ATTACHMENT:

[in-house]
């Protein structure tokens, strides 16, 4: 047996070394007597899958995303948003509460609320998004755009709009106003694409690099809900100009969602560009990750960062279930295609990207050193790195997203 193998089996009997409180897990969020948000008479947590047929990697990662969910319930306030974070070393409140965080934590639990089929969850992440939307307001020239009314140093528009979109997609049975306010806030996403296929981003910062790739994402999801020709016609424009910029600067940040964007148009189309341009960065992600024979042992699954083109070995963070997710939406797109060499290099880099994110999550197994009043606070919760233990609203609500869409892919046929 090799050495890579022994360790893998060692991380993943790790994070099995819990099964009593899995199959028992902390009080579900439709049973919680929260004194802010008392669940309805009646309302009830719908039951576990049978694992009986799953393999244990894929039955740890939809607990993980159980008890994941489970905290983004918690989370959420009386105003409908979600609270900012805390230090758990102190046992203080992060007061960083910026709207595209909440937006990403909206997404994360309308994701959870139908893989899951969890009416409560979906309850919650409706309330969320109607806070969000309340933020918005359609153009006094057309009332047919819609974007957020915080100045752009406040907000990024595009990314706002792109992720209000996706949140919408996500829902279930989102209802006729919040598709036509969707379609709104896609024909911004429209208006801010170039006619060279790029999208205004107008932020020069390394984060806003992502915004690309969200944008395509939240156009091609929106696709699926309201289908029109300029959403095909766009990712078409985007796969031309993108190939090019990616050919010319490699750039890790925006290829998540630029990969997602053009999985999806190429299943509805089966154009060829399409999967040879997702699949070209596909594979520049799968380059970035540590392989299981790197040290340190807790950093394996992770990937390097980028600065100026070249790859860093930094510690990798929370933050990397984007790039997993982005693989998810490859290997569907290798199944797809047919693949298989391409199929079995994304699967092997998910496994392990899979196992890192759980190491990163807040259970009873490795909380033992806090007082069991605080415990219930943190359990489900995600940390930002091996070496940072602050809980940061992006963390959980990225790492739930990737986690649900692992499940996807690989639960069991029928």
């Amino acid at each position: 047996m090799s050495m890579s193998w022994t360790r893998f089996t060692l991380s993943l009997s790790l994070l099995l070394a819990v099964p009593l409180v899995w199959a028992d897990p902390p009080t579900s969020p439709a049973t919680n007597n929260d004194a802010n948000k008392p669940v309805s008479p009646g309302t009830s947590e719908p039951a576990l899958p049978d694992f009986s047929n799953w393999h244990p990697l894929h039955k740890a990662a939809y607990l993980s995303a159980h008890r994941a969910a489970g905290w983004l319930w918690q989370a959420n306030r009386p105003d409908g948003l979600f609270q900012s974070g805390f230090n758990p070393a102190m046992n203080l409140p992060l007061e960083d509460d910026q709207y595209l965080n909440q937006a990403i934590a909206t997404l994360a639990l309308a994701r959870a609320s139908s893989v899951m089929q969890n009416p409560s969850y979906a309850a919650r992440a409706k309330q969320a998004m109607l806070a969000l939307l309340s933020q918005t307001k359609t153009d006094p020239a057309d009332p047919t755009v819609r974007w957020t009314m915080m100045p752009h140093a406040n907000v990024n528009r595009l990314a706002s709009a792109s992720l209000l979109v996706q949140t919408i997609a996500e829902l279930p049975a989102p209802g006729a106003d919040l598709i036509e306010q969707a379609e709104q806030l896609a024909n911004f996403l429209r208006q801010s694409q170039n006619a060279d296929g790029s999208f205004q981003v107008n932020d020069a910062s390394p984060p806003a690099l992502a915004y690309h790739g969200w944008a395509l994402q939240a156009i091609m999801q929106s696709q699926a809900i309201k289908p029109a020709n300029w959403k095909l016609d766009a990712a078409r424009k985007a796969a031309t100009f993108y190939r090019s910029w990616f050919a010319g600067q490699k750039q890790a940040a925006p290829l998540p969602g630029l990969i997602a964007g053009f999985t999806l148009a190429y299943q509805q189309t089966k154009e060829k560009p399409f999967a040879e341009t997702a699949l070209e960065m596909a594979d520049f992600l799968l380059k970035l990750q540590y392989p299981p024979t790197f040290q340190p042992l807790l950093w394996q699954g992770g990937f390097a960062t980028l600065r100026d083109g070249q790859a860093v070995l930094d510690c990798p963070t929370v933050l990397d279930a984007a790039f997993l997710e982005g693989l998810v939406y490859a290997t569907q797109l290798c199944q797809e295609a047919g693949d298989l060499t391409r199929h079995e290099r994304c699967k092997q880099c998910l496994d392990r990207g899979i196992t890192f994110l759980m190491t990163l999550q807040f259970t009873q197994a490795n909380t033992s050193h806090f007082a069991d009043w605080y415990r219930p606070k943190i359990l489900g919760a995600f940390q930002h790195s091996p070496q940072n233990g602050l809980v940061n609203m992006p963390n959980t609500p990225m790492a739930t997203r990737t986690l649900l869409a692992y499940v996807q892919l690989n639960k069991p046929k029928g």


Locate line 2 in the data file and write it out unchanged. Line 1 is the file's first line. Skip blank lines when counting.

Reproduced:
């Protein structure tokens, strides 16, 4: 047996070394007597899958995303948003509460609320998004755009709009106003694409690099809900100009969602560009990750960062279930295609990207050193790195997203 193998089996009997409180897990969020948000008479947590047929990697990662969910319930306030974070070393409140965080934590639990089929969850992440939307307001020239009314140093528009979109997609049975306010806030996403296929981003910062790739994402999801020709016609424009910029600067940040964007148009189309341009960065992600024979042992699954083109070995963070997710939406797109060499290099880099994110999550197994009043606070919760233990609203609500869409892919046929 090799050495890579022994360790893998060692991380993943790790994070099995819990099964009593899995199959028992902390009080579900439709049973919680929260004194802010008392669940309805009646309302009830719908039951576990049978694992009986799953393999244990894929039955740890939809607990993980159980008890994941489970905290983004918690989370959420009386105003409908979600609270900012805390230090758990102190046992203080992060007061960083910026709207595209909440937006990403909206997404994360309308994701959870139908893989899951969890009416409560979906309850919650409706309330969320109607806070969000309340933020918005359609153009006094057309009332047919819609974007957020915080100045752009406040907000990024595009990314706002792109992720209000996706949140919408996500829902279930989102209802006729919040598709036509969707379609709104896609024909911004429209208006801010170039006619060279790029999208205004107008932020020069390394984060806003992502915004690309969200944008395509939240156009091609929106696709699926309201289908029109300029959403095909766009990712078409985007796969031309993108190939090019990616050919010319490699750039890790925006290829998540630029990969997602053009999985999806190429299943509805089966154009060829399409999967040879997702699949070209596909594979520049799968380059970035540590392989299981790197040290340190807790950093394996992770990937390097980028600065100026070249790859860093930094510690990798929370933050990397984007790039997993982005693989998810490859290997569907290798199944797809047919693949298989391409199929079995994304699967092997998910496994392990899979196992890192759980190491990163807040259970009873490795909380033992806090007082069991605080415990219930943190359990489900995600940390930002091996070496940072602050809980940061992006963390959980990225790492739930990737986690649900692992499940996807690989639960069991029928």